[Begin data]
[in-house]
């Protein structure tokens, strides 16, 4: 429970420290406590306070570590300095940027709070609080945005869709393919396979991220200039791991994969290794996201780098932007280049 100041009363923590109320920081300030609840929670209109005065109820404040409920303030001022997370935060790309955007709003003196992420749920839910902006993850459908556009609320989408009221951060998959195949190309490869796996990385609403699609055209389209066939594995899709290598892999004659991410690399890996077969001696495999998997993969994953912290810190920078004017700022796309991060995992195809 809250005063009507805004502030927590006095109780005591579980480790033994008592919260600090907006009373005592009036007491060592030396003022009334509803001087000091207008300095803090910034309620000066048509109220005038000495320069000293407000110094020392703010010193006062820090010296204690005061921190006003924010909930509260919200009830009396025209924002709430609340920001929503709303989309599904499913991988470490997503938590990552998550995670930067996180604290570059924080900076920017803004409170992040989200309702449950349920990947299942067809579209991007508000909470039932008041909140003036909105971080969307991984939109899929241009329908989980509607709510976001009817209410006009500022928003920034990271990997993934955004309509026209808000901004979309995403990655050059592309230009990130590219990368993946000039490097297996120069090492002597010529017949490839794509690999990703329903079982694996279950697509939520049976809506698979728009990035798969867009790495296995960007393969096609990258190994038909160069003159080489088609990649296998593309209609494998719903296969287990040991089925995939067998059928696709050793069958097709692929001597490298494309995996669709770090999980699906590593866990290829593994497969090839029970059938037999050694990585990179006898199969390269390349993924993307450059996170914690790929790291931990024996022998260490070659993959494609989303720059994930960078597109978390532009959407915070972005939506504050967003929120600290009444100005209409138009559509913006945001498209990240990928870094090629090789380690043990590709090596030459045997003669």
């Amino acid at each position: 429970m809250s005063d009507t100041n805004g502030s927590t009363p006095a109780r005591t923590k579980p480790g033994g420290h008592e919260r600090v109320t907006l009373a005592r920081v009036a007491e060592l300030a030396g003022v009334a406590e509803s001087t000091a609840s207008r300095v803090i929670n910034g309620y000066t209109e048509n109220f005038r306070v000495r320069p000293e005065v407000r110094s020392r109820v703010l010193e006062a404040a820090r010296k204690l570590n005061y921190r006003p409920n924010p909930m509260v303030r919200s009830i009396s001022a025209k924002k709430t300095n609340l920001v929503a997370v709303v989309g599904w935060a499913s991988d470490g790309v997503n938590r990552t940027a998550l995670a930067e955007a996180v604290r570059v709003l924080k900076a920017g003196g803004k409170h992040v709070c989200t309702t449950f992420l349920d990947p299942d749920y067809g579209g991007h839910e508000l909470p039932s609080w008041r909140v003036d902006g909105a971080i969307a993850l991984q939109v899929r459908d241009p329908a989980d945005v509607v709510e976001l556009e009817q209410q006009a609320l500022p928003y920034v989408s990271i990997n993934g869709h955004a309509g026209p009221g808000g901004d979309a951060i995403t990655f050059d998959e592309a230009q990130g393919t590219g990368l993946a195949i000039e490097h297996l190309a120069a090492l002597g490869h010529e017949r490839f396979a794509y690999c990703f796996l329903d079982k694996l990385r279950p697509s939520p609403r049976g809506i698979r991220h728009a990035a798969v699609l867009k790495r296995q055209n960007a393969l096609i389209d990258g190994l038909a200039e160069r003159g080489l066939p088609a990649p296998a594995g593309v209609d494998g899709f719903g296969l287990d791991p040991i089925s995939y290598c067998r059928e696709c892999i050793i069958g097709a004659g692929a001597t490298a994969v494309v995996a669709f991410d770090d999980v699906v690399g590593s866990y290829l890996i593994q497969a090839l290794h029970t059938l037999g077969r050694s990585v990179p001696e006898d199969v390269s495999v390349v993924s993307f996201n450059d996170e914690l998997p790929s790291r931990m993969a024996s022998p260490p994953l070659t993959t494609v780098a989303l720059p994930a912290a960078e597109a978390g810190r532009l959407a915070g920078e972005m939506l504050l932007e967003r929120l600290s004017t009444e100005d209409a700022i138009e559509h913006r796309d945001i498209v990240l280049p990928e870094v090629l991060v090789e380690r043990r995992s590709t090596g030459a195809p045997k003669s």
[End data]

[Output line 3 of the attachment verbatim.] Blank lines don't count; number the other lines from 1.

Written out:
């Amino acid at each position: 429970m809250s005063d009507t100041n805004g502030s927590t009363p006095a109780r005591t923590k579980p480790g033994g420290h008592e919260r600090v109320t907006l009373a005592r920081v009036a007491e060592l300030a030396g003022v009334a406590e509803s001087t000091a609840s207008r300095v803090i929670n910034g309620y000066t209109e048509n109220f005038r306070v000495r320069p000293e005065v407000r110094s020392r109820v703010l010193e006062a404040a820090r010296k204690l570590n005061y921190r006003p409920n924010p909930m509260v303030r919200s009830i009396s001022a025209k924002k709430t300095n609340l920001v929503a997370v709303v989309g599904w935060a499913s991988d470490g790309v997503n938590r990552t940027a998550l995670a930067e955007a996180v604290r570059v709003l924080k900076a920017g003196g803004k409170h992040v709070c989200t309702t449950f992420l349920d990947p299942d749920y067809g579209g991007h839910e508000l909470p039932s609080w008041r909140v003036d902006g909105a971080i969307a993850l991984q939109v899929r459908d241009p329908a989980d945005v509607v709510e976001l556009e009817q209410q006009a609320l500022p928003y920034v989408s990271i990997n993934g869709h955004a309509g026209p009221g808000g901004d979309a951060i995403t990655f050059d998959e592309a230009q990130g393919t590219g990368l993946a195949i000039e490097h297996l190309a120069a090492l002597g490869h010529e017949r490839f396979a794509y690999c990703f796996l329903d079982k694996l990385r279950p697509s939520p609403r049976g809506i698979r991220h728009a990035a798969v699609l867009k790495r296995q055209n960007a393969l096609i389209d990258g190994l038909a200039e160069r003159g080489l066939p088609a990649p296998a594995g593309v209609d494998g899709f719903g296969l287990d791991p040991i089925s995939y290598c067998r059928e696709c892999i050793i069958g097709a004659g692929a001597t490298a994969v494309v995996a669709f991410d770090d999980v699906v690399g590593s866990y290829l890996i593994q497969a090839l290794h029970t059938l037999g077969r050694s990585v990179p001696e006898d199969v390269s495999v390349v993924s993307f996201n450059d996170e914690l998997p790929s790291r931990m993969a024996s022998p260490p994953l070659t993959t494609v780098a989303l720059p994930a912290a960078e597109a978390g810190r532009l959407a915070g920078e972005m939506l504050l932007e967003r929120l600290s004017t009444e100005d209409a700022i138009e559509h913006r796309d945001i498209v990240l280049p990928e870094v090629l991060v090789e380690r043990r995992s590709t090596g030459a195809p045997k003669s």